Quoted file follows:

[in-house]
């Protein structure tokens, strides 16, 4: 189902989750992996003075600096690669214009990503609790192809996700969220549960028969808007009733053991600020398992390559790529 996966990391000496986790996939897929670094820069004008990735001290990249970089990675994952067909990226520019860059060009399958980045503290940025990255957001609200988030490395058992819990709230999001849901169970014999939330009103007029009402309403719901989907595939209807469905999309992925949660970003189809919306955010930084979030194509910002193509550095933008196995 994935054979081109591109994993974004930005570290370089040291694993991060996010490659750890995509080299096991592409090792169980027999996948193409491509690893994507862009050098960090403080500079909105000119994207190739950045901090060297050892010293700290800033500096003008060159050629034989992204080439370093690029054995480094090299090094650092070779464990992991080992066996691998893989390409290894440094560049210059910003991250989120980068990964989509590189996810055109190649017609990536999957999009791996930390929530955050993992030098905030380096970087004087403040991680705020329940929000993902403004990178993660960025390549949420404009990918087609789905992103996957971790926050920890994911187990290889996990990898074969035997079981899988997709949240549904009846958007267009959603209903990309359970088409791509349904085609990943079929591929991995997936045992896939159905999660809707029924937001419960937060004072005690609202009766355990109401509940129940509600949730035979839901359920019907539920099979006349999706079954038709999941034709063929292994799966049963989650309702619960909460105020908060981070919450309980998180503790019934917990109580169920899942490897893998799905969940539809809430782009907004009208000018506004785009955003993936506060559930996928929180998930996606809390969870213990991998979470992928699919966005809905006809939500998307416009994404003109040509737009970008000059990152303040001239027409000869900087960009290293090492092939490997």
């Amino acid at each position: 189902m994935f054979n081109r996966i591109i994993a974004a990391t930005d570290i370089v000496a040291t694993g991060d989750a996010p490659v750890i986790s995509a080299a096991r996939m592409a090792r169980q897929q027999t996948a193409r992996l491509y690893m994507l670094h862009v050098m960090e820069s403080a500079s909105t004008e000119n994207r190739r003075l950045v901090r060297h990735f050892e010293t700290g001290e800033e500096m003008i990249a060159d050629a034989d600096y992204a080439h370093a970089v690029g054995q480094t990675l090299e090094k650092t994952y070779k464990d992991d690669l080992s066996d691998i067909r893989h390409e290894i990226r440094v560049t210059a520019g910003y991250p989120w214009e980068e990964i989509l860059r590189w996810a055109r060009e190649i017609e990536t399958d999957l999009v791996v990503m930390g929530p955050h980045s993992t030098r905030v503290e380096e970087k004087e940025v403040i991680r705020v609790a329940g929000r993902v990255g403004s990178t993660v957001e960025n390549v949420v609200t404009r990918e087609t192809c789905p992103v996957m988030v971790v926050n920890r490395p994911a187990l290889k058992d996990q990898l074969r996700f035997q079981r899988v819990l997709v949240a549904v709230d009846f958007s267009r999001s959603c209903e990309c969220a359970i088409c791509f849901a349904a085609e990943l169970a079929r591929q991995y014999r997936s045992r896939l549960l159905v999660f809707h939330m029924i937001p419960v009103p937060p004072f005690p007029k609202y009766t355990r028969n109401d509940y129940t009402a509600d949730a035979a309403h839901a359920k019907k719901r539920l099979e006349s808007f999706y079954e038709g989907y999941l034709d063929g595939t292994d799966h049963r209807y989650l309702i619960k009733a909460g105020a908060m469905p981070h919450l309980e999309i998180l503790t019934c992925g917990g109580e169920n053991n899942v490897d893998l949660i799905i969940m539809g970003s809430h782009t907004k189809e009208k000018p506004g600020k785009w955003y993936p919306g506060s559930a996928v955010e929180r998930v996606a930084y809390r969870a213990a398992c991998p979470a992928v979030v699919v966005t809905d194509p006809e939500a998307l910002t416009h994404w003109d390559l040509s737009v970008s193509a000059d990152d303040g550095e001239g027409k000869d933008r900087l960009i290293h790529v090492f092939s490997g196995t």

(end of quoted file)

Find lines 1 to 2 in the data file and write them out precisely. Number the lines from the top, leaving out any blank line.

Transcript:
[in-house]
């Protein structure tokens, strides 16, 4: 189902989750992996003075600096690669214009990503609790192809996700969220549960028969808007009733053991600020398992390559790529 996966990391000496986790996939897929670094820069004008990735001290990249970089990675994952067909990226520019860059060009399958980045503290940025990255957001609200988030490395058992819990709230999001849901169970014999939330009103007029009402309403719901989907595939209807469905999309992925949660970003189809919306955010930084979030194509910002193509550095933008196995 994935054979081109591109994993974004930005570290370089040291694993991060996010490659750890995509080299096991592409090792169980027999996948193409491509690893994507862009050098960090403080500079909105000119994207190739950045901090060297050892010293700290800033500096003008060159050629034989992204080439370093690029054995480094090299090094650092070779464990992991080992066996691998893989390409290894440094560049210059910003991250989120980068990964989509590189996810055109190649017609990536999957999009791996930390929530955050993992030098905030380096970087004087403040991680705020329940929000993902403004990178993660960025390549949420404009990918087609789905992103996957971790926050920890994911187990290889996990990898074969035997079981899988997709949240549904009846958007267009959603209903990309359970088409791509349904085609990943079929591929991995997936045992896939159905999660809707029924937001419960937060004072005690609202009766355990109401509940129940509600949730035979839901359920019907539920099979006349999706079954038709999941034709063929292994799966049963989650309702619960909460105020908060981070919450309980998180503790019934917990109580169920899942490897893998799905969940539809809430782009907004009208000018506004785009955003993936506060559930996928929180998930996606809390969870213990991998979470992928699919966005809905006809939500998307416009994404003109040509737009970008000059990152303040001239027409000869900087960009290293090492092939490997």